Millennium Post

Power of 49: Wooed but ignored

Power of 49: Wooed but ignored
The hope of women’s increased representation at all levels of legislative decision-making became a little more distant with the Women’s Reservation Bill lapsing for the fourth time. Hopes were raised after it was passed in the Rajya Sabha in 2010, but our honourable parliamentarians with their antiques made sure it could never be introduced in the Lower House. One fails to discern what is more shameful: That a country with 49 per cent of its population as women had only 59 women MPs in the last Lok Sabha (mere 11 per cent of the total 543 seats), or that marshals had to be called in to bodily lift seven MPs out of the Upper House to get the Bill through. True, another general election is round the corner; but it can be said with some certainty that women representation in the 16th Lok Sabha will remain abysmal because political parties go all out wooing the power of 49 to win elections only to resist their dominance in politics.

The reluctance of political parties to give tickets to women candidates points to the fact. Congress vice-president Rahul Gandhi believes empowering women is imperative to make India a super power and BJP leader Narendra Modi says ‘She is a national builder’, but their parties fail to display the same trust when it comes to giving tickets to women candidates. In the 2009 Lok Sabha elections, only 521 women were in the fray. The Congress and the BJP – the two major national parties – fielded 39 and 40 candidates respectively. J Santha was the lone BJP candidate (and she won) in the 2009 LS election from Karnataka, a state then ruled by the BJP. More recently, in the 2012 Assembly elections in Uttar Pradesh, for 403 seats Congress fielded 40 women, BJP 50, SP 33 and BSP 14.

Women candidates usually lose out on the selection table because their winning ability is always doubted. BJP’s Sushma Swaraj and Congress’s Prabha Thakur once told me that the ‘jeet nehi payegi’ argument is a stumbling block to getting tickets for women. It shows that some women leaders may have earned prominent positions in party administrations but their articulation of equality isn’t enough to earn tickets for women candidates.

Most important, such an argument defies logic. Sample this. Twenty-three women candidates, out of the 39 fielded by the Congress in 2009 LS elections, won. It is a good 59 per cent. In the 2012 UP Assembly elections, out of the 33 women Samajwadi Party fielded, 22 won. The Sagar constituency in MP was never a BJP stronghold but Sudha Jain won thrice. In reality, any candidate’s winning prospect is as good as the party’s. Trinamool Congress was certain to perform well in the 2009 LS elections, riding the anti-incumbency wave due to people’s disillusionment with the Left rule in West Bengal. So, somewhat predictably, 4 of the 6 women candidates fielded by the party won. Similarly, the Congress, which was wiped out in Delhi in the 2013 Assembly elections barely winning 8 out of 70 seats, saw all its six women candidates lose.

The denial to recognise the power of 49 has its roots much deeper. In a patriarchal society like ours, women have been traditionally regarded as subservient, weak and vulnerable. So, women’s political activism is encouraged so far as it supports the traditional gender hierarchy. Further, political parties across the board believe good work and articulation notwithstanding, muscle power is necessary to mobilise support base and garner votes.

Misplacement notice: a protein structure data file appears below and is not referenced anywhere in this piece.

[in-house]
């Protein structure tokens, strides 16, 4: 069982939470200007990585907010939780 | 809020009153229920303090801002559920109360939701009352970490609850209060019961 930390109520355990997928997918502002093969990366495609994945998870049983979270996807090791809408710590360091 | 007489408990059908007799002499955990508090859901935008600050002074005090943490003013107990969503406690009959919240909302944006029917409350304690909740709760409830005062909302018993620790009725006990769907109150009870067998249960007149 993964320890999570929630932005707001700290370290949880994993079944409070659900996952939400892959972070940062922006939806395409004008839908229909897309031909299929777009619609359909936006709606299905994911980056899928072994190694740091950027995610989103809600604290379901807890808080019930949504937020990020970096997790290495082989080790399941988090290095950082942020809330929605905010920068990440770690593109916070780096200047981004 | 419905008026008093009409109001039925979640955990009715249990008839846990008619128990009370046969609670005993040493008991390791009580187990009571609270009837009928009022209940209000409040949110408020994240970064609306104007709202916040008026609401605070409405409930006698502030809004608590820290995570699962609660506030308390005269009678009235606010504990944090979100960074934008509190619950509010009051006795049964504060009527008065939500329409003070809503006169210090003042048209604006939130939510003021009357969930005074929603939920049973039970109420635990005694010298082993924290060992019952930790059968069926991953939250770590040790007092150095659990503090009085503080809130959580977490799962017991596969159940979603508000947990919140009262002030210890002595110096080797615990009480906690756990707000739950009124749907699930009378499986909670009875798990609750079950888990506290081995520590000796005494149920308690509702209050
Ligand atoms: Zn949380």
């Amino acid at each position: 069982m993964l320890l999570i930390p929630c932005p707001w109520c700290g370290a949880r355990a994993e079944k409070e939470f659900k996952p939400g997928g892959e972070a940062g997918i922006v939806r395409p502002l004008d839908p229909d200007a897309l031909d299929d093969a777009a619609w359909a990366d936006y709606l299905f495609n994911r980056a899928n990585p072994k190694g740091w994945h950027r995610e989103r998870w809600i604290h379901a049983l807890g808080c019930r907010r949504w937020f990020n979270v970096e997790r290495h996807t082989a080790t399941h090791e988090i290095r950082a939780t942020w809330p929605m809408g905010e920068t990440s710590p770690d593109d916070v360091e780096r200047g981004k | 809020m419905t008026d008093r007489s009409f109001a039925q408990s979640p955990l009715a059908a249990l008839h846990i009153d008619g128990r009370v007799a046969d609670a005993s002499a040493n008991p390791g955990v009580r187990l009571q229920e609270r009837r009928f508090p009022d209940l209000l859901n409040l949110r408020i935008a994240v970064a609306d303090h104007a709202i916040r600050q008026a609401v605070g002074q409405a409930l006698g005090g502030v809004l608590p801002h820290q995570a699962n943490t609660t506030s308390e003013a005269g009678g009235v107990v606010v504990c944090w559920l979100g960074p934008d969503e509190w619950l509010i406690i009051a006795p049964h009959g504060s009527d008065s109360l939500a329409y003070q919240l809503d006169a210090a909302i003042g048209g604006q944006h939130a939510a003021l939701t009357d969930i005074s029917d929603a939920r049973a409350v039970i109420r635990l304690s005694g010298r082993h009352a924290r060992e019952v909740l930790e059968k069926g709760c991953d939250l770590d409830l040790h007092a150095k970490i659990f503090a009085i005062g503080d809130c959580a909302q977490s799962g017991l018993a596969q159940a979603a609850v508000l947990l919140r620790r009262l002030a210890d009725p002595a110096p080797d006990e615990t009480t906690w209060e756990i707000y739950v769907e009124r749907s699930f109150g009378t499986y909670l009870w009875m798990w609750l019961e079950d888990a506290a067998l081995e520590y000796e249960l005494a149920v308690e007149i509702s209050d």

Hence, when leaders like Mulayam Singh and Lalu Yadav thwart every attempt to present the Bill in the Lok Sabha demanding a ‘reservation within reservation’, it is just a ploy not to give women their due. They know working out the OBC reservation poses lots of complications. Since the list of OBCs varies from state to state, arriving at a consensus will be difficult.

Further, states like West Bengal, which have a small OBC list, will find it daunting to fill up the reserved seats. I remember CPI leader late Geeta Mukherjee, who was the chairperson of the Joint Select Committee of Parliament on the Women’s Reservation Bill, telling me ‘reserving seats for religious minorities will make the Bill constitutionally illegal because India is a secular democratic country as per the Constitution’.

It doesn’t merit reiteration that only legislation can end the political injustice. When the 73rd and 74th amendment to the Constitution mandated a 33 per cent reservation for women in panchayats and municipalities, we saw women leadership emerging spontaneously at grassroots level.

Women went on to win 2-3 per cent of the general seats apart from the 33 per cent reserved seats in subsequent elections because they delivered. The only silver lining in this battle for political empowerment is the unity among women leaders on the issue, cutting across party lines.

The way Brinda Karat of the CPI(M), Jayanthi Natarajan of the Congress and Sushma Swaraj of the BJP fought for the introduction of the Bill in the Lower House amid frenzied opposition shows they are determined to get women party workers their due. Only the wait has just become a little longer.
Anindita Chattopadhyay

Anindita Chattopadhyay

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